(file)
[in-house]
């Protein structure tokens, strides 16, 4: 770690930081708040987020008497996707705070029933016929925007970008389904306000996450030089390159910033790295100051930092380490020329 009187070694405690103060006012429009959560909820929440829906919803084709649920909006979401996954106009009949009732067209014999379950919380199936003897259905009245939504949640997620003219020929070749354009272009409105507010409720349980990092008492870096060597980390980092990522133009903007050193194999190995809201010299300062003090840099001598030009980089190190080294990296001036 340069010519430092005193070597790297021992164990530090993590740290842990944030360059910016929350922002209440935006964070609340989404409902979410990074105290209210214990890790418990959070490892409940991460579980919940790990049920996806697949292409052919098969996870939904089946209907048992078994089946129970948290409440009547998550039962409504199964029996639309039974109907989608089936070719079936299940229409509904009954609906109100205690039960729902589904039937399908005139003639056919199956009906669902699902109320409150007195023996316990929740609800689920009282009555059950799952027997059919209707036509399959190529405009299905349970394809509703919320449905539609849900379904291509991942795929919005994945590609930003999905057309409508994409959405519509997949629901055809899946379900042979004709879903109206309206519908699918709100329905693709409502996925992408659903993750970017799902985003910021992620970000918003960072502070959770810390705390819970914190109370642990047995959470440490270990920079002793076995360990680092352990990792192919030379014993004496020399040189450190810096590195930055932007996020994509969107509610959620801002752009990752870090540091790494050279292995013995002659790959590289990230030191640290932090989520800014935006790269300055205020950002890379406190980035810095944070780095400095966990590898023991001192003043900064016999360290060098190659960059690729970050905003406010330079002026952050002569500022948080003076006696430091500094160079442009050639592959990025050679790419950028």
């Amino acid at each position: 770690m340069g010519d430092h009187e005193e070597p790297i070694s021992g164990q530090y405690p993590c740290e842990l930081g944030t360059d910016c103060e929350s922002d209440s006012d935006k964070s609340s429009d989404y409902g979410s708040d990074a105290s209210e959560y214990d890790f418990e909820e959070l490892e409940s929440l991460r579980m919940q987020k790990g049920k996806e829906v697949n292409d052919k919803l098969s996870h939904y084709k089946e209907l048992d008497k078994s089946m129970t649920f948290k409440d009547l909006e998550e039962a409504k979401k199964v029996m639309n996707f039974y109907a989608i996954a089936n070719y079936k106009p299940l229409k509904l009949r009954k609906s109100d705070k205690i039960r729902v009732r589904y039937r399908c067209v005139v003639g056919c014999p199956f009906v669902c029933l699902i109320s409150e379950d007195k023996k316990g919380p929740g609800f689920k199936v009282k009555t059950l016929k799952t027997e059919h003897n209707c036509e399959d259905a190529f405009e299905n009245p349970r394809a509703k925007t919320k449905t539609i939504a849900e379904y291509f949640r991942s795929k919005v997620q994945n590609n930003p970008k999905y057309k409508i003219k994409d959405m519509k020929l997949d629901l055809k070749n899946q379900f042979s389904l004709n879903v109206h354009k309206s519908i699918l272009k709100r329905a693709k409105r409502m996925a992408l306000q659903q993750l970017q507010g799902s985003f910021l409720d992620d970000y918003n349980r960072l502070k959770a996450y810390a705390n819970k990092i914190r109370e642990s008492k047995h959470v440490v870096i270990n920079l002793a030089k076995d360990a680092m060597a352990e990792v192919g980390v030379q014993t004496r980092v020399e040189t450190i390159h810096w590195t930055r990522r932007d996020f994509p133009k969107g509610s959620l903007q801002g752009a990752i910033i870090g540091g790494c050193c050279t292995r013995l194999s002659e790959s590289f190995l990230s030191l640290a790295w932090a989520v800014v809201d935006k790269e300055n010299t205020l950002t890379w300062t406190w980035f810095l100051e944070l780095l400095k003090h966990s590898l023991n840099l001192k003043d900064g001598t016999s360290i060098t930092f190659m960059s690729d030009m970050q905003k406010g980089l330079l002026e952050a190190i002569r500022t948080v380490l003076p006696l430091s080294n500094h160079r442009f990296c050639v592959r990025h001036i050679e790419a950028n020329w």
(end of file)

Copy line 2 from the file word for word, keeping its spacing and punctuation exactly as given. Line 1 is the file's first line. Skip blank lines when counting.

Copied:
């Protein structure tokens, strides 16, 4: 770690930081708040987020008497996707705070029933016929925007970008389904306000996450030089390159910033790295100051930092380490020329 009187070694405690103060006012429009959560909820929440829906919803084709649920909006979401996954106009009949009732067209014999379950919380199936003897259905009245939504949640997620003219020929070749354009272009409105507010409720349980990092008492870096060597980390980092990522133009903007050193194999190995809201010299300062003090840099001598030009980089190190080294990296001036 340069010519430092005193070597790297021992164990530090993590740290842990944030360059910016929350922002209440935006964070609340989404409902979410990074105290209210214990890790418990959070490892409940991460579980919940790990049920996806697949292409052919098969996870939904089946209907048992078994089946129970948290409440009547998550039962409504199964029996639309039974109907989608089936070719079936299940229409509904009954609906109100205690039960729902589904039937399908005139003639056919199956009906669902699902109320409150007195023996316990929740609800689920009282009555059950799952027997059919209707036509399959190529405009299905349970394809509703919320449905539609849900379904291509991942795929919005994945590609930003999905057309409508994409959405519509997949629901055809899946379900042979004709879903109206309206519908699918709100329905693709409502996925992408659903993750970017799902985003910021992620970000918003960072502070959770810390705390819970914190109370642990047995959470440490270990920079002793076995360990680092352990990792192919030379014993004496020399040189450190810096590195930055932007996020994509969107509610959620801002752009990752870090540091790494050279292995013995002659790959590289990230030191640290932090989520800014935006790269300055205020950002890379406190980035810095944070780095400095966990590898023991001192003043900064016999360290060098190659960059690729970050905003406010330079002026952050002569500022948080003076006696430091500094160079442009050639592959990025050679790419950028």